Reconciling Development and Sustainability

Environmental justice necessitates that ""public policy be founded on mutual respect and trust"" for all people (First National People of Color Environmental Leadership Summit 1991, p. 1). Environmental justice entails ""the fair treatment and meaningful participation of all people,"" regardless of race (Bullard & Johnson 2000, p. 558). "States are the principal participants in international affairs, as realists say, and may often overrule interests other than their own," writes Paavola (2005). " Environmental justice requires individuals "to make personal and consumer choices to consume as little of Mother Nature's resources" and to ensure the production of minimal waste. Sustainable development is hinged on four dimensions: the economic, the environmental, the social, and the institutional (Spangenberg ‎2004, p.79). If we concentrate our attention on our society, we can begin by identifying aspects of our management of the environment that are unsustainable (Redclift 2002, p.199). There is the need for governments to empower the people and equip them with the skills needed to make environmentally viable consumption decisions. However, "accomplishing this goal will require extensive cooperation, information exchange, and knowledge sharing among all sectors of the society" (Dale and Robinson 1996). The involvement of the community in all affairs that concern it would give them a sense of ownership and entitlement, which will then enhance their participation in the conservation of the environment. However, Steger (2005) acknowledges the "reality that there is no consensus on the extent to which innovations can reconcile ever-growing energy consumption, the shrinking availability of resources, and the environmental consequences of fossil-fuel energy" (p.146). Therefore, continuous education of the masses and the discussion of the most viable ways of developing while ensuring sustainability is imperative.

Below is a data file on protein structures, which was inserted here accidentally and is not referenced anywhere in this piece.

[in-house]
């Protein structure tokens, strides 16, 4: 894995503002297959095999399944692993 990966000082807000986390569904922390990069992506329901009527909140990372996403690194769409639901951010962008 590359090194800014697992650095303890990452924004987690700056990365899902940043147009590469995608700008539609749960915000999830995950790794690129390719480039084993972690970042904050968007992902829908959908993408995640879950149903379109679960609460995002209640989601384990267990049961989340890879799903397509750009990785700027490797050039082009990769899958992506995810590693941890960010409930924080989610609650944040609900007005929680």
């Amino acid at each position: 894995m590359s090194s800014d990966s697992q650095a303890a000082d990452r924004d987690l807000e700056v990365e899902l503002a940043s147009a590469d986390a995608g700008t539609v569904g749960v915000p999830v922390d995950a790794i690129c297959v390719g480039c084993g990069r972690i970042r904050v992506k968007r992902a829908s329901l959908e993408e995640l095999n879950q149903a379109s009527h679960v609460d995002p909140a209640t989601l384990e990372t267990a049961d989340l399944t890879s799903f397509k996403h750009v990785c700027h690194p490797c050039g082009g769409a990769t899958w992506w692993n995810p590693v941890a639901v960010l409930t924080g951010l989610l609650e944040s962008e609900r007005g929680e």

List of References
Bullard, R.D., and Johnson, G.S., 2000. Environmental Justice: Grassroots Activism and Its Impact on Public Policy Decision Making. Journal of Social Issues, vol. 56, no. 3, 2000, pp. 555-578.
Dale, A., and Robinson, J.B., 2011. Achieving Sustainable Development, UBC Press, Vancouver.
First National People of Color Environmental Leadership, 1991. The Principles of Environmental Justice (EJ), Washington DC
Paavola, J., 2005. Seeking Justice: International Environmental Governance and Climate Change. Globalization, vol. 2, no. 3, pp. 309-322.
Redclift. M, 2002. Sustainable Development: Exploring the Contradictions, Routledge, London
Spangenberg, J.H., 2004. Reconciling sustainability and growth: criteria, indicators, policies. Sustainable Development, vol. 12, no. 2, pp. 74-86.
Steger, U., 2005. Sustainable development and innovation in the energy sector. Springer, Berlin.

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